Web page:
Her Jewishness, at least at the beginning, was a scrim for everyone, including other Jews, to project many anxieties. Fanny Brice’s daughter thought she was too Jewish to play her own mother in “Funny Girl.”
Yet it was precisely through her movies that Streisand brought the public over to her side — namely by “performing her life.” In film after film, Gabler writes, she’d go “from mieskeit to beauty” — mieskeit is Yiddish for an ugly person, a frump — “from an outsider to a guiding light.”
Streisand eventually became such a powerful gravitational force that the world curved to her. No less than Vogue magazine declared that she’d ushered in “a whole new taste in beauty.” She posed on the cover of Playboy. By the time she was in her 60s, Gabler writes, “she had become so much a part of our consciousness that we accepted her for who she was. The assimilation wasn’t hers. It was ours.”
As a male writer, Gabler treads extra cautiously when writing about Streisand. (Which is always welcome! We thank him for that, we do!) But this sensitivity, I think, obscures some basic facts about her character. Being a feminist doesn’t require you to be an apologist.
Gabler delicately muses, for instance, about the stereotype of the domineering Jewish woman, noting that this “too muchness,” which often doomed the relationships of Streisand’s characters on-screen, could well explain what delayed Streisand in finding stable, lasting love in real life too.
It’s possible. But Streisand is also a diva almost without peer, and her narcissism could dwarf a gassy nebula. Neither of these qualities suggests that she’d have great relationship skills. (To a showgirl who accidentally brushed up against her on the set of “Funny Girl,” Streisand said, “I’ve been told that the star is never touched in a scene like this.”)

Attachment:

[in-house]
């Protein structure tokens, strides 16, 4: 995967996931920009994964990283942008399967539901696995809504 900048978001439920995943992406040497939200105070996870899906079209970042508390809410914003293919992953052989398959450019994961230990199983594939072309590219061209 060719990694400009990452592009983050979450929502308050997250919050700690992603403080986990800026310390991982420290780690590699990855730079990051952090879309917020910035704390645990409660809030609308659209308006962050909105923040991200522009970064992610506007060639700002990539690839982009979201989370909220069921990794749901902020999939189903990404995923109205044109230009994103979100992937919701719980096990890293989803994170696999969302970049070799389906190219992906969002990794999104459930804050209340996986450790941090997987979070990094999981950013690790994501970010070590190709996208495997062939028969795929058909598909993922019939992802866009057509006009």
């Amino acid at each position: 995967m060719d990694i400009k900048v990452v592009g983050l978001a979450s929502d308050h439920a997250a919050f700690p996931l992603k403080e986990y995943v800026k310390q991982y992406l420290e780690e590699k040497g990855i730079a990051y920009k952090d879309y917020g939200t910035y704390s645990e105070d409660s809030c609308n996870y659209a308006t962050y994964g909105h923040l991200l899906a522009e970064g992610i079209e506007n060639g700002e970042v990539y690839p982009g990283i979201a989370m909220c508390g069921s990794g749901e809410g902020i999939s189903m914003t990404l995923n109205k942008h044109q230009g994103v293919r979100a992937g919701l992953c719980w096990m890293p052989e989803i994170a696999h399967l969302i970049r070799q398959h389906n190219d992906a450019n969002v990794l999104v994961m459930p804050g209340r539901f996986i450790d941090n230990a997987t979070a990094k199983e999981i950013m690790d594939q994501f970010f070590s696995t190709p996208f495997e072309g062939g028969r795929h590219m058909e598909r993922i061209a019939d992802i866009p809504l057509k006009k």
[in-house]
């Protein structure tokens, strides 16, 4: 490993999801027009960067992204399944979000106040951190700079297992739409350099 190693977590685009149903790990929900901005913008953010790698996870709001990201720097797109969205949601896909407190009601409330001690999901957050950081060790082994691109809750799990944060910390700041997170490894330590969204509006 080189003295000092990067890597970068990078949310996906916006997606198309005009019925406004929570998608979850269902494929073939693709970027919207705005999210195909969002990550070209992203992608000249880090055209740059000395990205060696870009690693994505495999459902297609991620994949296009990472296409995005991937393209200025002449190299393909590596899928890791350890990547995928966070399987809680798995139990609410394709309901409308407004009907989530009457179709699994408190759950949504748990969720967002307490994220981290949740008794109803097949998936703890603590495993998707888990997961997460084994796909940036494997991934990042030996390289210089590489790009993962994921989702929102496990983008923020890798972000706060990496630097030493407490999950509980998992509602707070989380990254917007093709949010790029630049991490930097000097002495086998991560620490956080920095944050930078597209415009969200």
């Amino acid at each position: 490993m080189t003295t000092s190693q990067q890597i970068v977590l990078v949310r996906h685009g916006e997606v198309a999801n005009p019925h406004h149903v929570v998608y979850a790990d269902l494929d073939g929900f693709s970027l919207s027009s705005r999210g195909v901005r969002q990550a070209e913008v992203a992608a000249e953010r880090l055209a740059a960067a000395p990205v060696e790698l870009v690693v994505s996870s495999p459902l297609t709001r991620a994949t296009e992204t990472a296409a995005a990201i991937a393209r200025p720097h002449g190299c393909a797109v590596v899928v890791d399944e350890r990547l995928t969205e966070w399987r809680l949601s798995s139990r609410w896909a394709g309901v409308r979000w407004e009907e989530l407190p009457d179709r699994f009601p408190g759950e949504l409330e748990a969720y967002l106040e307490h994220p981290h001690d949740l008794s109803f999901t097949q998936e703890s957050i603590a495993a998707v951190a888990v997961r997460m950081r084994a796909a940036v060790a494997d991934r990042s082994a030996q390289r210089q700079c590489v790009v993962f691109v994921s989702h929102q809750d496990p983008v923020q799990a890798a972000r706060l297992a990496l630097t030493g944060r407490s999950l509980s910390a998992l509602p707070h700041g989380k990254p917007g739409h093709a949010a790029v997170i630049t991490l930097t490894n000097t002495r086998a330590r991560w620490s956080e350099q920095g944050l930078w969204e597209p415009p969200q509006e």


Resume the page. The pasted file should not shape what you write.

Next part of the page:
Gabler similarly wonders whether people’s objections to Streisand’s forays into politics were really a reaction to her so-called brassiness.
And again, it’s possible. But it’s also possible that Streisand’s political ideas were simply predictable and boring, always tiresomely delivered to a crowd of the already converted — of what Fran Lebowitz once called “the religious left.”
In general, Gabler accepts much of what Streisand says about herself at face value — and frankly, much of what she says about herself is ridiculous.
Speaking of her outlook on life, Gabler quotes — with a straight face — this: “I’m a pretty pragmatic person, grounded in reality. I’m an earth sign, Taurus.” He approvingly cites an interview with Oprah Winfrey in 2006, in which Streisand declared, “It’s about believing that I am enough.” He treats her political pablum like Holy Scripture; he defends her schlockiest movies (“The Mirror Has Two Faces”? C’mon.)
Yet you can see how he became smitten. As he notes throughout his book, Streisand seems to awaken a protective instinct in people — possibly because she’s as delicate as she is tough, possibly because she’s cursed with seriousness so extreme that it makes it hard for her to feel joy.
Barbra will always be an ugly caricature to some. But she’s also inspired poetry, art, plays and a museum in the Castro in San Francisco. She may be, in the manner of so many stars, a person who too badly needed people. But we also, clearly, needed her.